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The Role of Tobacco in COVID-19 - Survey Questions from GATS | RTI

Person holding a cigarette and e-cigarette.

Questions from the Global Adult Tobacco Survey (GATS), managed by RTI since 2007, are now available from the Centers for Disease Control and Prevention (CDC) to help researchers study the role of tobacco in communicable disease outbreak investigations, including COVID-19.

In a recent “Dear Colleague” message on Smoking and Health, the CDC offered six survey questions that can be integrated into epidemiological case investigations to gain a better understanding about persons at risk of contracting a disease or developing severe complications.

“Cigarette smoking can suppress the immune system and cause heart and lung diseases,” according to the CDC. “A person who smokes tobacco products may be at greater risk for, and may have a harder time recovering from, respiratory illnesses, such as COVID-19.”

The available measures the message cited are:

  • Current tobacco smokers (daily/less than daily)
  • Former tobacco smokers (daily/less than daily)
  • Current cigarette (or other smoking tobacco product) smokers
  • Cigarettes (or other smoking tobacco product) smoked per day
  • Age of tobacco smoking initiation
  • Duration of tobacco smoking
  • Current electronic cigarette users (daily/less than daily)

“CDC is offering these questions as models for future COVID work, so that data collected on tobacco use is consistent across surveys,” according to Steve Litavecz, who leads the GATS project at RTI. “GATS measures are in line with World Health Organization indicators as well.”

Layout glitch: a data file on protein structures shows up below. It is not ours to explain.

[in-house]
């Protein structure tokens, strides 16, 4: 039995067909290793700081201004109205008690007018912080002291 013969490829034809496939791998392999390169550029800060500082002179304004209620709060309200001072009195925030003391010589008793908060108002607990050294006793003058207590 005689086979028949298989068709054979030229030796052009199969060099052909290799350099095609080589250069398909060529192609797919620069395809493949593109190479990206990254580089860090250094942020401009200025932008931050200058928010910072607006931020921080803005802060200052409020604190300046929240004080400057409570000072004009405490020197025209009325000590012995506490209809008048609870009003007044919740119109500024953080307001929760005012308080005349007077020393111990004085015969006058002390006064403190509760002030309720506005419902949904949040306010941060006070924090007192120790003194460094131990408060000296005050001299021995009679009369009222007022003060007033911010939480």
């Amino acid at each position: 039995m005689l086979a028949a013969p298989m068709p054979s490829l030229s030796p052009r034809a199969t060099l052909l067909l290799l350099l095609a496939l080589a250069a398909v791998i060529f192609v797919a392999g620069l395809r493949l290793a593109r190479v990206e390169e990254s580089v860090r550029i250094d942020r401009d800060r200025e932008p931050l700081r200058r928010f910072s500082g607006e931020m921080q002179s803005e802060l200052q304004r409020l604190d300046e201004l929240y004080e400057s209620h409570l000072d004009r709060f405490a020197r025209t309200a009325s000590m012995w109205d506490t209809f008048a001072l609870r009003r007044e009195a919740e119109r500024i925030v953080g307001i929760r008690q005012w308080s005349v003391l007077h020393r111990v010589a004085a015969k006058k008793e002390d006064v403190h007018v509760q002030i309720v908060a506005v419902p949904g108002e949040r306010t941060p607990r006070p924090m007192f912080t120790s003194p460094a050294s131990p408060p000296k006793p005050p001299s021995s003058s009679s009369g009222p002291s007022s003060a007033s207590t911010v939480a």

One of four surveys that are part of the Global Tobacco Surveillance System, GATS was developed in 2007 to begin a process for standardized global adult monitoring with the intent to generate internationally comparable data. GATS findings provide countries with data that can be used to better inform the design, implementation, and evaluation of tobacco intervention efforts.

RTI worked in collaboration with WHO and CDC to provide technical assistance for the design and implementation of the GATS standard process and protocol, which collects household-level tobacco use data on individuals aged 15 years and older in low- and middle-income countries. This included providing a software platform for collecting survey data on a variety of mobile devices, including Android tablets.

In the 27 countries that have released GATS data to date, approximately 4,600 fieldworkers have been trained and supplied with handheld and laptop computers. They have completed more than 400,000 household screening interviews, using a total of 1,800 survey questions in more than 50 languages and dialects.

More information on the CDC’s global tobacco activities is available at: www.cdc.gov/tobacco/global


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